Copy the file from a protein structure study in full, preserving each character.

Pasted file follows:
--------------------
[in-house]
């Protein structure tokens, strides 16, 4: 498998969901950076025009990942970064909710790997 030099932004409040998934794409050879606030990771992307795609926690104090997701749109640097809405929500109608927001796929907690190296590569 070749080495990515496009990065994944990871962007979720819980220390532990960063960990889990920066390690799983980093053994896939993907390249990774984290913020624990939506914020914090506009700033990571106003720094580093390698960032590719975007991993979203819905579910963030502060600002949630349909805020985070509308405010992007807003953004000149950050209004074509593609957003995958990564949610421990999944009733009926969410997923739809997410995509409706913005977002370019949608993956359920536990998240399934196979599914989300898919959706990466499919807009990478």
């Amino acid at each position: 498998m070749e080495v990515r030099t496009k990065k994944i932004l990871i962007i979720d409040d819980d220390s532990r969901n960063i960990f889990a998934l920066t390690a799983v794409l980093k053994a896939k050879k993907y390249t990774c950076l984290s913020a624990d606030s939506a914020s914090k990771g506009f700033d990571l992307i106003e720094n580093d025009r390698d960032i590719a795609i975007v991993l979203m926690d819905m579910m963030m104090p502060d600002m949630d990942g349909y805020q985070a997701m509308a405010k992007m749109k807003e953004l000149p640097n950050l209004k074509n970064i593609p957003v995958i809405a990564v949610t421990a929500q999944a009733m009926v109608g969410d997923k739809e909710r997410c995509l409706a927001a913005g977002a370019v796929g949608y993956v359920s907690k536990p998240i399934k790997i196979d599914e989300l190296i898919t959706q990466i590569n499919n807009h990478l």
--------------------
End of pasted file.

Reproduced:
[in-house]
């Protein structure tokens, strides 16, 4: 498998969901950076025009990942970064909710790997 030099932004409040998934794409050879606030990771992307795609926690104090997701749109640097809405929500109608927001796929907690190296590569 070749080495990515496009990065994944990871962007979720819980220390532990960063960990889990920066390690799983980093053994896939993907390249990774984290913020624990939506914020914090506009700033990571106003720094580093390698960032590719975007991993979203819905579910963030502060600002949630349909805020985070509308405010992007807003953004000149950050209004074509593609957003995958990564949610421990999944009733009926969410997923739809997410995509409706913005977002370019949608993956359920536990998240399934196979599914989300898919959706990466499919807009990478």
């Amino acid at each position: 498998m070749e080495v990515r030099t496009k990065k994944i932004l990871i962007i979720d409040d819980d220390s532990r969901n960063i960990f889990a998934l920066t390690a799983v794409l980093k053994a896939k050879k993907y390249t990774c950076l984290s913020a624990d606030s939506a914020s914090k990771g506009f700033d990571l992307i106003e720094n580093d025009r390698d960032i590719a795609i975007v991993l979203m926690d819905m579910m963030m104090p502060d600002m949630d990942g349909y805020q985070a997701m509308a405010k992007m749109k807003e953004l000149p640097n950050l209004k074509n970064i593609p957003v995958i809405a990564v949610t421990a929500q999944a009733m009926v109608g969410d997923k739809e909710r997410c995509l409706a927001a913005g977002a370019v796929g949608y993956v359920s907690k536990p998240i399934k790997i196979d599914e989300l190296i898919t959706q990466i590569n499919n807009h990478l």